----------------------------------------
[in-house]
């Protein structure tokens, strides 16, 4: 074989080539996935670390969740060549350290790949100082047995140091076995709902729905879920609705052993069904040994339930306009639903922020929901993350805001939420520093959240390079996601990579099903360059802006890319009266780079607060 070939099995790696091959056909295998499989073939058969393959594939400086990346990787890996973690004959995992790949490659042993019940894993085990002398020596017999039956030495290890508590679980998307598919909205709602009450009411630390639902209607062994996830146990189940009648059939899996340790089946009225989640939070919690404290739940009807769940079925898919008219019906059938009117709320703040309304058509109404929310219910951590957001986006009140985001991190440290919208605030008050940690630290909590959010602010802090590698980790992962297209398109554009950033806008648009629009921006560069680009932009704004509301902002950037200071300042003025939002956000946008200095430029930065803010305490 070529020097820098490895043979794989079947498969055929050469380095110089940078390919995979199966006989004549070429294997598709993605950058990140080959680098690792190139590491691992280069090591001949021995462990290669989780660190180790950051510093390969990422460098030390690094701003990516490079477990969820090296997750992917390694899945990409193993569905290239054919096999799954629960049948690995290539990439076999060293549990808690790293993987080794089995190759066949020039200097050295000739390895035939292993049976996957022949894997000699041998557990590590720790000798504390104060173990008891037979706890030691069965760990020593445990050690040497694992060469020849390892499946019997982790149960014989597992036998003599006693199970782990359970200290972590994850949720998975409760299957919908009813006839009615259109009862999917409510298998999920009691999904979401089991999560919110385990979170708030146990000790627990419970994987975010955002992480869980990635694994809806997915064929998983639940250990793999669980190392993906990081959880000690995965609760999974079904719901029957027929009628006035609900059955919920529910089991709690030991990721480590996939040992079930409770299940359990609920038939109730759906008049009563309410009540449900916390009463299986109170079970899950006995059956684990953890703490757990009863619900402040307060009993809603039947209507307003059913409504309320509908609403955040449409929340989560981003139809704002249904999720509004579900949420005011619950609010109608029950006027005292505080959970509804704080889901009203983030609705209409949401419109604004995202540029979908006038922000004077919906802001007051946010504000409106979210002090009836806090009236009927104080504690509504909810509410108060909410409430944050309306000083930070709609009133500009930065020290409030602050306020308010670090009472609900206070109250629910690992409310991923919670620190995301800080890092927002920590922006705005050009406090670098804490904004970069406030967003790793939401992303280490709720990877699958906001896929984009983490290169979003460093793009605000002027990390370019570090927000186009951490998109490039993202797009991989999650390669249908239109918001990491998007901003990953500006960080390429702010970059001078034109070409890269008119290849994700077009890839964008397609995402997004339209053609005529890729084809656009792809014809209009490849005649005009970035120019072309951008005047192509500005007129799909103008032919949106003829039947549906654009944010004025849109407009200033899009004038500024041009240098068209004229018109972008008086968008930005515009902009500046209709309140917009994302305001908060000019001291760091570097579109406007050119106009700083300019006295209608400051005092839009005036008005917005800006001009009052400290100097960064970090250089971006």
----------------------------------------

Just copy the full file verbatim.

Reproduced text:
[in-house]
């Protein structure tokens, strides 16, 4: 074989080539996935670390969740060549350290790949100082047995140091076995709902729905879920609705052993069904040994339930306009639903922020929901993350805001939420520093959240390079996601990579099903360059802006890319009266780079607060 070939099995790696091959056909295998499989073939058969393959594939400086990346990787890996973690004959995992790949490659042993019940894993085990002398020596017999039956030495290890508590679980998307598919909205709602009450009411630390639902209607062994996830146990189940009648059939899996340790089946009225989640939070919690404290739940009807769940079925898919008219019906059938009117709320703040309304058509109404929310219910951590957001986006009140985001991190440290919208605030008050940690630290909590959010602010802090590698980790992962297209398109554009950033806008648009629009921006560069680009932009704004509301902002950037200071300042003025939002956000946008200095430029930065803010305490 070529020097820098490895043979794989079947498969055929050469380095110089940078390919995979199966006989004549070429294997598709993605950058990140080959680098690792190139590491691992280069090591001949021995462990290669989780660190180790950051510093390969990422460098030390690094701003990516490079477990969820090296997750992917390694899945990409193993569905290239054919096999799954629960049948690995290539990439076999060293549990808690790293993987080794089995190759066949020039200097050295000739390895035939292993049976996957022949894997000699041998557990590590720790000798504390104060173990008891037979706890030691069965760990020593445990050690040497694992060469020849390892499946019997982790149960014989597992036998003599006693199970782990359970200290972590994850949720998975409760299957919908009813006839009615259109009862999917409510298998999920009691999904979401089991999560919110385990979170708030146990000790627990419970994987975010955002992480869980990635694994809806997915064929998983639940250990793999669980190392993906990081959880000690995965609760999974079904719901029957027929009628006035609900059955919920529910089991709690030991990721480590996939040992079930409770299940359990609920038939109730759906008049009563309410009540449900916390009463299986109170079970899950006995059956684990953890703490757990009863619900402040307060009993809603039947209507307003059913409504309320509908609403955040449409929340989560981003139809704002249904999720509004579900949420005011619950609010109608029950006027005292505080959970509804704080889901009203983030609705209409949401419109604004995202540029979908006038922000004077919906802001007051946010504000409106979210002090009836806090009236009927104080504690509504909810509410108060909410409430944050309306000083930070709609009133500009930065020290409030602050306020308010670090009472609900206070109250629910690992409310991923919670620190995301800080890092927002920590922006705005050009406090670098804490904004970069406030967003790793939401992303280490709720990877699958906001896929984009983490290169979003460093793009605000002027990390370019570090927000186009951490998109490039993202797009991989999650390669249908239109918001990491998007901003990953500006960080390429702010970059001078034109070409890269008119290849994700077009890839964008397609995402997004339209053609005529890729084809656009792809014809209009490849005649005009970035120019072309951008005047192509500005007129799909103008032919949106003829039947549906654009944010004025849109407009200033899009004038500024041009240098068209004229018109972008008086968008930005515009902009500046209709309140917009994302305001908060000019001291760091570097579109406007050119106009700083300019006295209608400051005092839009005036008005917005800006001009009052400290100097960064970090250089971006």